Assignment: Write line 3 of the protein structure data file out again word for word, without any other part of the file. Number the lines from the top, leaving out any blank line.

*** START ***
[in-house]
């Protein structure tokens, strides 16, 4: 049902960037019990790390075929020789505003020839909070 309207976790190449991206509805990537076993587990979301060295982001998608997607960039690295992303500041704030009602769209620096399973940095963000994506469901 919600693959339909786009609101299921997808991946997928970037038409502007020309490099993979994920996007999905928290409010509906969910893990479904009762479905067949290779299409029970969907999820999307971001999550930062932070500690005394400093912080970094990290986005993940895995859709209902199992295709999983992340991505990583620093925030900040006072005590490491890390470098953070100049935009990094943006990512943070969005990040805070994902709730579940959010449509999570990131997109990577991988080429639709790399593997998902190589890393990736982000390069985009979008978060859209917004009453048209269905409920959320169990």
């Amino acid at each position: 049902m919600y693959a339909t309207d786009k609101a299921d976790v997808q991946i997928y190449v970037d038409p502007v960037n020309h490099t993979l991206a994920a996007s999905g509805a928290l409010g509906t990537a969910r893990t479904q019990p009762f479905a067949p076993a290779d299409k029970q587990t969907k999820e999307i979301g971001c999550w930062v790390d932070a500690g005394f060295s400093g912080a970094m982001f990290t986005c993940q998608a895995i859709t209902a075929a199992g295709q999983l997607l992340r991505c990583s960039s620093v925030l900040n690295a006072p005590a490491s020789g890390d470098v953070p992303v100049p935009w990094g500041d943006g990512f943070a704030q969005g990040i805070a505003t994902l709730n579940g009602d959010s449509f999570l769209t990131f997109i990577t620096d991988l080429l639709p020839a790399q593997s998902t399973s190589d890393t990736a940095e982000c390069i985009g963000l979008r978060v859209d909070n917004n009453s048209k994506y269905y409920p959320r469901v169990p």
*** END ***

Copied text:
């Amino acid at each position: 049902m919600y693959a339909t309207d786009k609101a299921d976790v997808q991946i997928y190449v970037d038409p502007v960037n020309h490099t993979l991206a994920a996007s999905g509805a928290l409010g509906t990537a969910r893990t479904q019990p009762f479905a067949p076993a290779d299409k029970q587990t969907k999820e999307i979301g971001c999550w930062v790390d932070a500690g005394f060295s400093g912080a970094m982001f990290t986005c993940q998608a895995i859709t209902a075929a199992g295709q999983l997607l992340r991505c990583s960039s620093v925030l900040n690295a006072p005590a490491s020789g890390d470098v953070p992303v100049p935009w990094g500041d943006g990512f943070a704030q969005g990040i805070a505003t994902l709730n579940g009602d959010s449509f999570l769209t990131f997109i990577t620096d991988l080429l639709p020839a790399q593997s998902t399973s190589d890393t990736a940095e982000c390069i985009g963000l979008r978060v859209d909070n917004n009453s048209k994506y269905y409920p959320r469901v169990p």